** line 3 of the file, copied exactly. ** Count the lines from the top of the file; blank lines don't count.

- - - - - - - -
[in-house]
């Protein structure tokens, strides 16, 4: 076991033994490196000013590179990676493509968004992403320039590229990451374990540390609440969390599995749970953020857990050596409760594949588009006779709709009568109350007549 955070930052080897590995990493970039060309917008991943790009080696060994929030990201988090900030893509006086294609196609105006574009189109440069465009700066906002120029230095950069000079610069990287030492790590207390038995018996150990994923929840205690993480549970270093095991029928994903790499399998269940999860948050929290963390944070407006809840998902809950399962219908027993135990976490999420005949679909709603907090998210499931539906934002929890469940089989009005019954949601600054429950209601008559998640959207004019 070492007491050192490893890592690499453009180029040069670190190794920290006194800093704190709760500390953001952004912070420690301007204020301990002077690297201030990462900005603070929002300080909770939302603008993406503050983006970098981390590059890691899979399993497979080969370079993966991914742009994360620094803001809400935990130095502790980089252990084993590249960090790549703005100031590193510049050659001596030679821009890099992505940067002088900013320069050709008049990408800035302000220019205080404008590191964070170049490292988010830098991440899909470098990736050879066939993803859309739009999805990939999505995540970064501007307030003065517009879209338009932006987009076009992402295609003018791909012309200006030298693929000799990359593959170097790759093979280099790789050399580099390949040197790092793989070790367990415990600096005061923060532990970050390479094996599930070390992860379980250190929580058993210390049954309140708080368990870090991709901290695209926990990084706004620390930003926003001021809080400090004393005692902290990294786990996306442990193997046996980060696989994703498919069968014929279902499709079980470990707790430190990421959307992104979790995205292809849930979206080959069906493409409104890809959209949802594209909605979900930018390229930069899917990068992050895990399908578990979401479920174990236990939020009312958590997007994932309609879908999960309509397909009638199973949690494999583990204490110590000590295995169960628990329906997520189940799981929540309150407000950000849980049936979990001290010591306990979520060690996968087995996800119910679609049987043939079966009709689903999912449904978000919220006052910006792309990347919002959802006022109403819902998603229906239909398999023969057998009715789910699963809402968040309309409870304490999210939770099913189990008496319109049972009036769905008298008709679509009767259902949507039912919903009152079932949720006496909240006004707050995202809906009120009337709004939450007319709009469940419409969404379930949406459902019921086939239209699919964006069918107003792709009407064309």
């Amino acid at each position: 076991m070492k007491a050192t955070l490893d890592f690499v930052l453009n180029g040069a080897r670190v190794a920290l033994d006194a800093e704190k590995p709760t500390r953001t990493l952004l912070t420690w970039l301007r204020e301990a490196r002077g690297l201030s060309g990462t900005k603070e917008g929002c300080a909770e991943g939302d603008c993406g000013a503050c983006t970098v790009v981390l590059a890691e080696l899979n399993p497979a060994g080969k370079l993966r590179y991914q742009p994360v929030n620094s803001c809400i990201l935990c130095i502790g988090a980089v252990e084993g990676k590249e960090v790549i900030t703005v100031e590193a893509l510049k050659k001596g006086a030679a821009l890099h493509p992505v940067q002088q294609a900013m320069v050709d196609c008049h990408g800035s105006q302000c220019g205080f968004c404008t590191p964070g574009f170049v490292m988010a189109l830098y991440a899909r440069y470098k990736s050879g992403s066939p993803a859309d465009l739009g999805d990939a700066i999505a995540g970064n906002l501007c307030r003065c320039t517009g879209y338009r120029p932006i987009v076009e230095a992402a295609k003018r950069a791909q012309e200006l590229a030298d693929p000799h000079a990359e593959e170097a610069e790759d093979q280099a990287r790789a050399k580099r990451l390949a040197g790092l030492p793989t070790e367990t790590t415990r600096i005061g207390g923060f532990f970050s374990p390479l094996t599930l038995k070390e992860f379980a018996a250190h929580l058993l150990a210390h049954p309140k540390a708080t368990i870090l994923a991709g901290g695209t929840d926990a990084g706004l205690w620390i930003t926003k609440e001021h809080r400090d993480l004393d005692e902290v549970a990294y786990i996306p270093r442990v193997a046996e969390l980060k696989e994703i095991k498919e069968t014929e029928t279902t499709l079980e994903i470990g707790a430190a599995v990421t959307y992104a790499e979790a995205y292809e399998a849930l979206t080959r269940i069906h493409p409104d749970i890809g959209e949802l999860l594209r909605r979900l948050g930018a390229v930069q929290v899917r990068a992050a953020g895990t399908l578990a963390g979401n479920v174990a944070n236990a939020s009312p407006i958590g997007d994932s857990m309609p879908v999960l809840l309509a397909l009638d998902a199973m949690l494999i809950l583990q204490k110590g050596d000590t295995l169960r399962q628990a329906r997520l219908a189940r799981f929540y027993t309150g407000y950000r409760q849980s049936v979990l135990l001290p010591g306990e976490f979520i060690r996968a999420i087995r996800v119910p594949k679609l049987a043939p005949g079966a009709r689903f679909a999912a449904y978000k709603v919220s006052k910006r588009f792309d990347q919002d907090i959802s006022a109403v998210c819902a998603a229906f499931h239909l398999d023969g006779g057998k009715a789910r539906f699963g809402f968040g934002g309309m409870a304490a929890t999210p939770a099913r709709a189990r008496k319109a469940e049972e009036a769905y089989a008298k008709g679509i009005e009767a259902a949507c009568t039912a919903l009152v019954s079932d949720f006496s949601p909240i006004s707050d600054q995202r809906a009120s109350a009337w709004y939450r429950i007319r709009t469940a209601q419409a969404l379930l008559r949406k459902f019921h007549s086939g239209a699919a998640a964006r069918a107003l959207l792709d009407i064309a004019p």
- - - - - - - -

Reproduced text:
């Amino acid at each position: 076991m070492k007491a050192t955070l490893d890592f690499v930052l453009n180029g040069a080897r670190v190794a920290l033994d006194a800093e704190k590995p709760t500390r953001t990493l952004l912070t420690w970039l301007r204020e301990a490196r002077g690297l201030s060309g990462t900005k603070e917008g929002c300080a909770e991943g939302d603008c993406g000013a503050c983006t970098v790009v981390l590059a890691e080696l899979n399993p497979a060994g080969k370079l993966r590179y991914q742009p994360v929030n620094s803001c809400i990201l935990c130095i502790g988090a980089v252990e084993g990676k590249e960090v790549i900030t703005v100031e590193a893509l510049k050659k001596g006086a030679a821009l890099h493509p992505v940067q002088q294609a900013m320069v050709d196609c008049h990408g800035s105006q302000c220019g205080f968004c404008t590191p964070g574009f170049v490292m988010a189109l830098y991440a899909r440069y470098k990736s050879g992403s066939p993803a859309d465009l739009g999805d990939a700066i999505a995540g970064n906002l501007c307030r003065c320039t517009g879209y338009r120029p932006i987009v076009e230095a992402a295609k003018r950069a791909q012309e200006l590229a030298d693929p000799h000079a990359e593959e170097a610069e790759d093979q280099a990287r790789a050399k580099r990451l390949a040197g790092l030492p793989t070790e367990t790590t415990r600096i005061g207390g923060f532990f970050s374990p390479l094996t599930l038995k070390e992860f379980a018996a250190h929580l058993l150990a210390h049954p309140k540390a708080t368990i870090l994923a991709g901290g695209t929840d926990a990084g706004l205690w620390i930003t926003k609440e001021h809080r400090d993480l004393d005692e902290v549970a990294y786990i996306p270093r442990v193997a046996e969390l980060k696989e994703i095991k498919e069968t014929e029928t279902t499709l079980e994903i470990g707790a430190a599995v990421t959307y992104a790499e979790a995205y292809e399998a849930l979206t080959r269940i069906h493409p409104d749970i890809g959209e949802l999860l594209r909605r979900l948050g930018a390229v930069q929290v899917r990068a992050a953020g895990t399908l578990a963390g979401n479920v174990a944070n236990a939020s009312p407006i958590g997007d994932s857990m309609p879908v999960l809840l309509a397909l009638d998902a199973m949690l494999i809950l583990q204490k110590g050596d000590t295995l169960r399962q628990a329906r997520l219908a189940r799981f929540y027993t309150g407000y950000r409760q849980s049936v979990l135990l001290p010591g306990e976490f979520i060690r996968a999420i087995r996800v119910p594949k679609l049987a043939p005949g079966a009709r689903f679909a999912a449904y978000k709603v919220s006052k910006r588009f792309d990347q919002d907090i959802s006022a109403v998210c819902a998603a229906f499931h239909l398999d023969g006779g057998k009715a789910r539906f699963g809402f968040g934002g309309m409870a304490a929890t999210p939770a099913r709709a189990r008496k319109a469940e049972e009036a769905y089989a008298k008709g679509i009005e009767a259902a949507c009568t039912a919903l009152v019954s079932d949720f006496s949601p909240i006004s707050d600054q995202r809906a009120s109350a009337w709004y939450r429950i007319r709009t469940a209601q419409a969404l379930l008559r949406k459902f019921h007549s086939g239209a699919a998640a964006r069918a107003l959207l792709d009407i064309a004019p």